Since the 1960s, consensus about whether human adults generate new neurons with age has swayed back and forth from “yes, at least in some places in the brain” to “no, not at all.” The debate reignited in 2018 when two headline-grabbing papers, published weeks apart, made convincing arguments for each side. In a review paper published January 24 in the journal Trends in Neurosciences, University of British Columbia professor Jason Snyder argues that the conflicting reports are reconcilable, reveal issues related to the way we study the brain, and draw attention away from how enhancing adult neurogenesis, even artificially, could benefit human health.
“It’s clear that there is a lot of controversy, which to me seems unwarranted because a yes or no for ‘is there adult neurogenesis’ is a little too simplistic and distracts us from other important questions,” says Snyder. “It’s worth asking if methodological differences are the only reason that some people aren’t finding new neurons or if there is some truth to the observations that neurogenesis may be limited with age in humans. I wanted to take a quantitative look at the research and see where it all leads.”
One stand-out issue he found is that labs that find more neurogenesis in mice than in humans are studying it in young mice, while human research is often conducted in adults from middle to old age. In addition, primates and rodents develop most of their neurons at different times in their early development: human neuron populations peak during the first half of gestation, while mouse neurogenesis continues through birth or after birth. So the observation that there is more neurogenesis in mice might also be because the rodent brain develops later in life, Snyder writes.
“The literature also indicates that if you look at a middle-aged rodent, it doesn’t have much neurogenesis either,” he says. “If we were to study the same in relative-aged human subjects, I don’t think the story is much different. For much of the adult lifespan, we’re not bursting at the seams with new neurons. While that may be disconcerting for people, it does reconcile the field: it’s not that some studies are right and some are wrong.”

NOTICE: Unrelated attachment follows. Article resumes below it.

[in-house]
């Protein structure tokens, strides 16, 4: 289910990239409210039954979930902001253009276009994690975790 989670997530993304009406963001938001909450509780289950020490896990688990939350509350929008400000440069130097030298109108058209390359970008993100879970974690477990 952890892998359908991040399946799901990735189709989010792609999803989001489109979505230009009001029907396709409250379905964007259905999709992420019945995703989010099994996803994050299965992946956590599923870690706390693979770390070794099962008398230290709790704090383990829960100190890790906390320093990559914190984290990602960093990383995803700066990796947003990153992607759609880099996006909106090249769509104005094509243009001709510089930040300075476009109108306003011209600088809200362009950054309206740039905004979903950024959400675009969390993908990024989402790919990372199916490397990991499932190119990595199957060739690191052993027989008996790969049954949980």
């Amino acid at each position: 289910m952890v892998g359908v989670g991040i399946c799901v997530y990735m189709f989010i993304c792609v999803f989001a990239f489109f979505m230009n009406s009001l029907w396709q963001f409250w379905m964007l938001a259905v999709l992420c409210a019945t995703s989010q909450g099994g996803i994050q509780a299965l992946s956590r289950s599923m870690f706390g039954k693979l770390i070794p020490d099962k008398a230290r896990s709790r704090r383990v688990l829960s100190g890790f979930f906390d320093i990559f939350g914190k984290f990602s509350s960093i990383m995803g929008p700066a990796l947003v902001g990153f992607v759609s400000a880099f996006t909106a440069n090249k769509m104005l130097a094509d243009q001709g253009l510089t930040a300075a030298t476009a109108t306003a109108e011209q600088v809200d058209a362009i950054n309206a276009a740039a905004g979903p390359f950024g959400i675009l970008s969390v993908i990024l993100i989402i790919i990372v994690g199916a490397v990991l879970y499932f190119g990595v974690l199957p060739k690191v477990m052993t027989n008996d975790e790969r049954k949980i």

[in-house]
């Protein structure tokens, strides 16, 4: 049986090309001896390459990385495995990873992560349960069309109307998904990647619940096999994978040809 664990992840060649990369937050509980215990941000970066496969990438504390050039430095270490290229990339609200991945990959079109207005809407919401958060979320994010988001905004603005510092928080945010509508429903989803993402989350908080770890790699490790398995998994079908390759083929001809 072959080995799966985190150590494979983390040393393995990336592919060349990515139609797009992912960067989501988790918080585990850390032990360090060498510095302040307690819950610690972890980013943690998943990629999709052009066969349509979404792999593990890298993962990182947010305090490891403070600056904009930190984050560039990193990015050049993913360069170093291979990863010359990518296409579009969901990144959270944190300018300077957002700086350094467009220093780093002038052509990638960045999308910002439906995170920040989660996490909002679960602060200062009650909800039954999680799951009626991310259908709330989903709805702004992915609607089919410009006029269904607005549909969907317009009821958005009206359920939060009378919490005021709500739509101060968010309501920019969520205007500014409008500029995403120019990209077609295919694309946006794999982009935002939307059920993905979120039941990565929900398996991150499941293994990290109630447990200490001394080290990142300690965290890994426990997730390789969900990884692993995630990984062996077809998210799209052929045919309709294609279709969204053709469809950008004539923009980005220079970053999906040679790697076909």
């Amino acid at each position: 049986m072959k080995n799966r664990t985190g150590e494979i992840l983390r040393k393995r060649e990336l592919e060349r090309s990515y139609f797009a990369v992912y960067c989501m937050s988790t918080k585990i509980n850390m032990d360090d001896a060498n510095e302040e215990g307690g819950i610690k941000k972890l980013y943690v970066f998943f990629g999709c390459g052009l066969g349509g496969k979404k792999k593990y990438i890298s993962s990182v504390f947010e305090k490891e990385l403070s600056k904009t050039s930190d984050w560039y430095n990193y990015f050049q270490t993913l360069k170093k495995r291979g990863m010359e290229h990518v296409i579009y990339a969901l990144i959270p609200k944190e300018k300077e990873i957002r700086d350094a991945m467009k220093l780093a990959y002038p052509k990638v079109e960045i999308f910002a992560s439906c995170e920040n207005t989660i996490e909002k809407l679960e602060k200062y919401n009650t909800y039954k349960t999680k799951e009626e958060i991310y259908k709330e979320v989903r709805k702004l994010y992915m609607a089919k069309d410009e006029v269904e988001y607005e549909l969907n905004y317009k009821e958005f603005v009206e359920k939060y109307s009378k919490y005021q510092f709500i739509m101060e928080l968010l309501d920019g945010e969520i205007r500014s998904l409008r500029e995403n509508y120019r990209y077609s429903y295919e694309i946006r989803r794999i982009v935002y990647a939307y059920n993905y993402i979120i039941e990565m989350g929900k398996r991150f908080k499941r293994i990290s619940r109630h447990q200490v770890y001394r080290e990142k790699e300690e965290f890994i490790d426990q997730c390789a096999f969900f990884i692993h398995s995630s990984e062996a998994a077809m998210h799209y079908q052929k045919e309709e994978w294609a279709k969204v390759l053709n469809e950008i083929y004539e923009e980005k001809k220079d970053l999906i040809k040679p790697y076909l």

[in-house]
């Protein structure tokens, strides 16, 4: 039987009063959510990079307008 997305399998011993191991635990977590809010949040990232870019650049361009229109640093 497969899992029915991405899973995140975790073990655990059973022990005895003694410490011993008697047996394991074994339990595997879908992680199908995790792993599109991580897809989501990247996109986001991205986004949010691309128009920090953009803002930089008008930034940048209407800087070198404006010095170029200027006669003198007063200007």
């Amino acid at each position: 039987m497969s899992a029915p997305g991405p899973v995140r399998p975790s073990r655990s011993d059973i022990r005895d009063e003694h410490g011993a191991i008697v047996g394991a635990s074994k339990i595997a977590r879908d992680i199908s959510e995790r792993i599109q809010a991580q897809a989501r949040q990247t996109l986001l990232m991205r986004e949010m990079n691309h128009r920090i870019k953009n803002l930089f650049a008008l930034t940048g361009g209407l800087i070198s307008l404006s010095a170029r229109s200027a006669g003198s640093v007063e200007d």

Snyder is still uncertain whether neurogenesis in adult humans occurs but says that if it does, the evidence suggests that it is happening at low rates and in specific parts of the brain, likely the hippocampus, where new memories are formed. There are many questions unanswered regarding what these new neurons would do, whether they have different functions throughout the lifecycle, and whether they would have therapeutic relevance.
“The neurogenesis field is a great case study because it may be one of the most dramatic examples of progress ping-ponging back and forth over the course of 50 years,” he says. “This is just how science works, but we shouldn’t let our search for a smoking gun stop us from asking better questions.”
“We’ve gone through phases where people didn’t even study the topic because a paper concluded adult neurogenesis didn’t occur, which meant labs weren’t investigating its potential for human health,” Snyder says. “We need to appreciate the work of others — everyone is producing a lot of really sound and solid stuff. But rather than focus on winning the debate, we need to collaborate more to go after the truth. The field is still finding its way.”
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